In light of Minnesota’s recent law legalizing gay marriage, this seems relevant even if the column isn’t new. Usually I ignore Cal Thomas, but his column on the dangers of following public opinion hit a nerve.
He asserts that
History is full of warnings about what happens when people follow public opinion instead of standing by their principles.
Apparently it’s lost on him the number of times public opinion or cultural norms have been misplaced, at best, or downright evil, at worst. There seems to be some confusion about the validity of public opinion. Thomas himself rails against following public opinion for most of the piece, but then in the fifth paragraph cites passage of California’s Proposition 8 as proof that public opinion believes gay marriage should remain illegal. But the proposition was passed by popular vote; does the popularity of Proposition 8 make it invalid?
The popularity of one position on a given issue doesn’t make it right or wrong any more than the popularity of a singer makes them good or bad.
The second part of Thomas’ argument is no less frustrating
Some liberals believe the Constitution is a “living” document that must constantly evolve to fit the times. It is not. Some liberal theologians believe the same about the Scriptures. They believe these, too, must evolve, because serving God is no longer the standard; serving Man is.
If the constitution isn’t a living document then why did its creators include a provision to amend it? And why did they start amending it almost immediately. Amending the constitution requires a change of public opinion, so does that mean that each amendment since 1791 is invalid because it bows to a change in public opinion?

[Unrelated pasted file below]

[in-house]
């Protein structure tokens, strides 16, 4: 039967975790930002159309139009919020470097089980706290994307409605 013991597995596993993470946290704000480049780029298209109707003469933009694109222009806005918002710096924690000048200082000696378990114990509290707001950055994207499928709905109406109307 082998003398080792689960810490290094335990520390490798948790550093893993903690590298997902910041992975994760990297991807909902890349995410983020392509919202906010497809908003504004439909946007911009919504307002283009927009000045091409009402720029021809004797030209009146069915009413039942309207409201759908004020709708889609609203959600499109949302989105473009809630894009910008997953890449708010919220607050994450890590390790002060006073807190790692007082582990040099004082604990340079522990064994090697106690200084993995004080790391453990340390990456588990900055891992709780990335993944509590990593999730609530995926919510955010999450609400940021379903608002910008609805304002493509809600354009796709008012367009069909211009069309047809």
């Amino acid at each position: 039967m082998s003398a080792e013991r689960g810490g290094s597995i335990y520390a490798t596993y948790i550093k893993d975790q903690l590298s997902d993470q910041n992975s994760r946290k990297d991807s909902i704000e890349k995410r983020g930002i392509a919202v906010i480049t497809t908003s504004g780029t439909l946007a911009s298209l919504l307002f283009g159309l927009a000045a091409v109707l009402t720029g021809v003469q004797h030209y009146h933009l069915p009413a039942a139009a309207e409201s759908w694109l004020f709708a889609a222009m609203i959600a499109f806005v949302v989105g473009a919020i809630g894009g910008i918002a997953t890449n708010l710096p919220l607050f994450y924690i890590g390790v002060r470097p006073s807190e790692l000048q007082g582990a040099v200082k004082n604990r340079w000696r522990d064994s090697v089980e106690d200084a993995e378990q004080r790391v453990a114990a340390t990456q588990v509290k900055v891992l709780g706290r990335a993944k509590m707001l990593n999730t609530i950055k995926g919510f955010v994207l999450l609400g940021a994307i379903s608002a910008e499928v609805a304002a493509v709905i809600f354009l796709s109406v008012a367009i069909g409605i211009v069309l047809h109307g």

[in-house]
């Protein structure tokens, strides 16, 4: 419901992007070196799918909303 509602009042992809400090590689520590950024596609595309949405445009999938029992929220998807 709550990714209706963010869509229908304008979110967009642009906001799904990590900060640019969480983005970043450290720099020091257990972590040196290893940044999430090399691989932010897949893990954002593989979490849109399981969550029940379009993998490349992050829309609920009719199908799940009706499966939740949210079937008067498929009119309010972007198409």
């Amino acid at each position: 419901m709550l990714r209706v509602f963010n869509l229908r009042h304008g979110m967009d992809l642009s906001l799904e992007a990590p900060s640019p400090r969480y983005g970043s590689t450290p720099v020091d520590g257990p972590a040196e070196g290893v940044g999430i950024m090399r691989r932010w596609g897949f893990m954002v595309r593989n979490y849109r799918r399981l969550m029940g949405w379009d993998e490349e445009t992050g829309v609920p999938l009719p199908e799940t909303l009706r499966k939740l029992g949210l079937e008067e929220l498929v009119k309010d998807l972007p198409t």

As far as scripture goes, interpretation of the Bible has evolved over the past 2,000 years – or more, if you use the Talmud as an example. Christianity was used as a basis to deny interracial marriage, as this quote from the 1958 case Loving vs. Virginia
Almighty God created the races white, black, yellow, malay and red, and he placed them on separate continents. And but for the interference with his arrangement there would be no cause for such marriages. The fact that he separated the races shows that he did not intend for the races to mix.
The scriptural basis for opposition to gay marriage is no less tenuous than the scriptural argument against interracial marriage. And even if there is an ironclad Biblical argument against gay marriage then we still shouldn’t be using the American legal system to enforce Biblical laws or morality.
Outlawing marriage between two people of different races seems ridiculous to us now and today’s laws against marriage between two people of the same sex will seem no less silly to people forty years from now.